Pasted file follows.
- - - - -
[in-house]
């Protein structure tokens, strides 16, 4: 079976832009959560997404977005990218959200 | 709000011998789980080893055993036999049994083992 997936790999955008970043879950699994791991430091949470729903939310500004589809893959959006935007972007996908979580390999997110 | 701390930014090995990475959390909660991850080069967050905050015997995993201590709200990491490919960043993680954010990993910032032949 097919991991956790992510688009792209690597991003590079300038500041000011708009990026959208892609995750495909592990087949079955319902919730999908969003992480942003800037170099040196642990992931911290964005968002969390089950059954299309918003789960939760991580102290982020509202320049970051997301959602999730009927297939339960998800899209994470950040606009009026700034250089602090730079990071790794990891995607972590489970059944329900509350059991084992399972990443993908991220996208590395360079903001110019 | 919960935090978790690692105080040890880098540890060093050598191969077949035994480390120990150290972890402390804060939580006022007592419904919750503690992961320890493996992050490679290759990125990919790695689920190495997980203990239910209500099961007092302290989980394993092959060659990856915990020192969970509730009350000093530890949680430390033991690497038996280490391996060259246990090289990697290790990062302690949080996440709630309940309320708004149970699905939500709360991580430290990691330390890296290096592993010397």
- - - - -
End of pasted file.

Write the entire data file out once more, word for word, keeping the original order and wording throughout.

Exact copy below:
[in-house]
């Protein structure tokens, strides 16, 4: 079976832009959560997404977005990218959200 | 709000011998789980080893055993036999049994083992 997936790999955008970043879950699994791991430091949470729903939310500004589809893959959006935007972007996908979580390999997110 | 701390930014090995990475959390909660991850080069967050905050015997995993201590709200990491490919960043993680954010990993910032032949 097919991991956790992510688009792209690597991003590079300038500041000011708009990026959208892609995750495909592990087949079955319902919730999908969003992480942003800037170099040196642990992931911290964005968002969390089950059954299309918003789960939760991580102290982020509202320049970051997301959602999730009927297939339960998800899209994470950040606009009026700034250089602090730079990071790794990891995607972590489970059944329900509350059991084992399972990443993908991220996208590395360079903001110019 | 919960935090978790690692105080040890880098540890060093050598191969077949035994480390120990150290972890402390804060939580006022007592419904919750503690992961320890493996992050490679290759990125990919790695689920190495997980203990239910209500099961007092302290989980394993092959060659990856915990020192969970509730009350000093530890949680430390033991690497038996280490391996060259246990090289990697290790990062302690949080996440709630309940309320708004149970699905939500709360991580430290990691330390890296290096592993010397």